Author Topic: First attempt at Lehmann's recipe...  (Read 2298 times)

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Offline NOLA-Man

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First attempt at Lehmann's recipe...
« on: August 13, 2007, 06:18:18 PM »
Hi, wanted to share my first attempt using the below recipe I saw in one of Pete-zza's posts:
       High-gluten flour, 11.80 oz. (about 2 1/2 c.)
       Water, 7.70 oz. (about 1 c.) (about 65% hydration)
       IDY, 0.20 oz. (3/4 t.)
       Salt, 0.20 oz. (3/4 t.)
       Olive oil (light), 0.12 oz. (3/4 t.)
       Thickness factor (TF) = 0.10

I recognize the flour recommended is hi-gluten (KASL, 14.2%) which I didn't have. So, I called the only local joint in my area with a decent pie, and asked what they used. The told me it was All Trumps, which is a General Mills product, also 14.2% protein, so I asked the owner if I could pay him for some. He said come over, and he filled 2 gallon bags (about 10 lbs for $5 in the tip jar, and indicated I could come back periodically for refills (hope he meant that). So, I kneaded the dough only about 6 min in my Kitchenaid, using the paddle attachment. I then oiled, put in a bowl and covered in the ice box for about 22 hours. Then out on the counter covered for about 2 hours. At that point I thought more about the fact that the recipe was for a 16" pie, and that my stone was only about 14" X 16" and so just before shaping I split into 2 balls and then made 2 roughly 10" pies. Wish I would have thought about that before cold fermentation, but I'll know next time. I still found the dough to be not overly elastic with good extensibility, my shaping skills notwithstanding. I cooked one pie on a screen and the other on the stone, at 550, preheated a little over an hour. I thought the crust was nice and sort of leathery, good color, and the crumb airy and chewy. I'm guessing the extra work right before shaping didn't help, but what a difference compared to anything I've ever made before. I've read other threads that indicated over-kneading may result in a too dense, bready result, so I tried to under-knead if anything, and the dough seemed to have lots of gasses/bubbles trapped inside when I was shaping. Is that what I'm looking for? I was hoping someone could help me calculate the weights for a 14" pie using this same recipe. Not sure if the Lehmann calculator is how I do that of if there's another way to do it. Any help is appreciated. Also, any comments/input are always welcome. Also want to thank everyone, particularly Pete-zza for previous comments and help in getting a real novice from zero to a reasonable pie (although a long way to go) in a relatively short time, considering the amount of information that is available here to someone who doesn't even know the right questions to start asking. Will definitely continue experimenting, given my early success. I tried to attach a pic, but the file is too large, so you'll have to take my word unfortunately, although I was able to get a small picture of one of the pies as my avatar if that helps.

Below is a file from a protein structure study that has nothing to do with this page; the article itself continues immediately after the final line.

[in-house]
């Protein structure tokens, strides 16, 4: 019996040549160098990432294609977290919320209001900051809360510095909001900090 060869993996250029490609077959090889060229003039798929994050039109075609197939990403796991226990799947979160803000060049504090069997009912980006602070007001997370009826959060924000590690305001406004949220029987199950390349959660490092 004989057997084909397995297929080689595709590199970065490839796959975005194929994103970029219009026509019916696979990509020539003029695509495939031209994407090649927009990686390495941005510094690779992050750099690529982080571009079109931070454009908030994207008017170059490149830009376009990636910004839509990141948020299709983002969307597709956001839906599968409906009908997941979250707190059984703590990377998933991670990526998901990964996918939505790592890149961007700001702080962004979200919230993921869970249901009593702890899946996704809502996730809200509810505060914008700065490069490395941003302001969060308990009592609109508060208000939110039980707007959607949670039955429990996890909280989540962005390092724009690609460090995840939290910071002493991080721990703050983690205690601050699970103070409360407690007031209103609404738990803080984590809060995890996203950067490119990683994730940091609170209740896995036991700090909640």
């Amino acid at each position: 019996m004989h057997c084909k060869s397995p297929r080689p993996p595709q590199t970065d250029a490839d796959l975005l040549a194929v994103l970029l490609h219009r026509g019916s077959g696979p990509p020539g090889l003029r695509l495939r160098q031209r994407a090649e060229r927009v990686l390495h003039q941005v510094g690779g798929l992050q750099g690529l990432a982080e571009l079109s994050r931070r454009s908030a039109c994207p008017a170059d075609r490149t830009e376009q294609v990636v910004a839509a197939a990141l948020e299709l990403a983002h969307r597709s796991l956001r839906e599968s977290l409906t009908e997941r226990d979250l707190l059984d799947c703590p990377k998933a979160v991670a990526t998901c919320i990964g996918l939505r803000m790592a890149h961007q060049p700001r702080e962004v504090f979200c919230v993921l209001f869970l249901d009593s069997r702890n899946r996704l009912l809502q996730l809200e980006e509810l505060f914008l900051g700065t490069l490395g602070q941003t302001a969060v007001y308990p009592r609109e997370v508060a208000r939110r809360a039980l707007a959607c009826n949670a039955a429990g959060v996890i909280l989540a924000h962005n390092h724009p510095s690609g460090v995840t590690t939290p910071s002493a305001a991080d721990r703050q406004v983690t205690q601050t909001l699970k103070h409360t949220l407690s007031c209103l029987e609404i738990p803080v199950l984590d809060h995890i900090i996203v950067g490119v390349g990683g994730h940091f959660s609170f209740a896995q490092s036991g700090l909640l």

NOLA-Man
« Last Edit: August 13, 2007, 06:28:39 PM by NOLA-Man »


Online Pete-zza

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Re: First attempt at Lehmann's recipe...
« Reply #1 on: August 13, 2007, 07:43:07 PM »
Bart,

The Lehmann dough formulation you posted was the original Lehmann dough formulation that I posted in the first message at the Lehmann thread at http://www.pizzamaking.com/forum/index.php/topic,576.0.html. That was long before I really knew what I was doing and when I was just starting to learn about baker’s percents and thickness factors and how to use them. I also didn’t have the benefit of the Lehmann dough calculating tool to help me with the ingredient quantities. You will also note that I made an error in the amount of IDY used in the original recipe, even though I got good results notwithstanding the error. Today, I would be more inclined to use the following Lehmann dough formulation, for which I used the Lehmann dough calculating tool to calculate the ingredients needed to make a 16” pizza:

Flour (100%):
Water (63%):
IDY (0.25%):
Salt (1.75%):
Oil (1%):
Total (166%):
343.38 g  |  12.11 oz | 0.76 lbs
216.33 g  |  7.63 oz | 0.48 lbs
0.86 g | 0.03 oz | 0 lbs | 0.28 tsp | 0.09 tbsp
6.01 g | 0.21 oz | 0.01 lbs | 1.08 tsp | 0.36 tbsp
3.43 g | 0.12 oz | 0.01 lbs | 0.76 tsp | 0.25 tbsp
570.01 g | 20.11 oz | 1.26 lbs | TF = 0.1

As mentioned above, this formulation is intended for a 16” pizza. However, one can make two roughly 12” pizzas with the same amount of dough. As you noted, when you plan to make more than one pizza from a given amount of dough, it is usually a good idea to divide and shape the dough into nice round dough balls before refrigerating the dough.

Since you asked about how to alter the dough formulation you used to make a 14” pizza instead of a 16” pizza, I calculated the baker’s percents for the original Lehmann dough formulation and, using the Lehmann dough calculating tool and a thickness factor of 0.10, came up with the following for the 14" size:

Flour (100%):
Water (65.2542%):
IDY (1.69491%):
Salt (1.69491%):
Oil (1.01694%):
Total (169.66096%):
257.23 g  |  9.07 oz | 0.57 lbs
167.85 g  |  5.92 oz | 0.37 lbs
4.36 g | 0.15 oz | 0.01 lbs | 1.45 tsp | 0.48 tbsp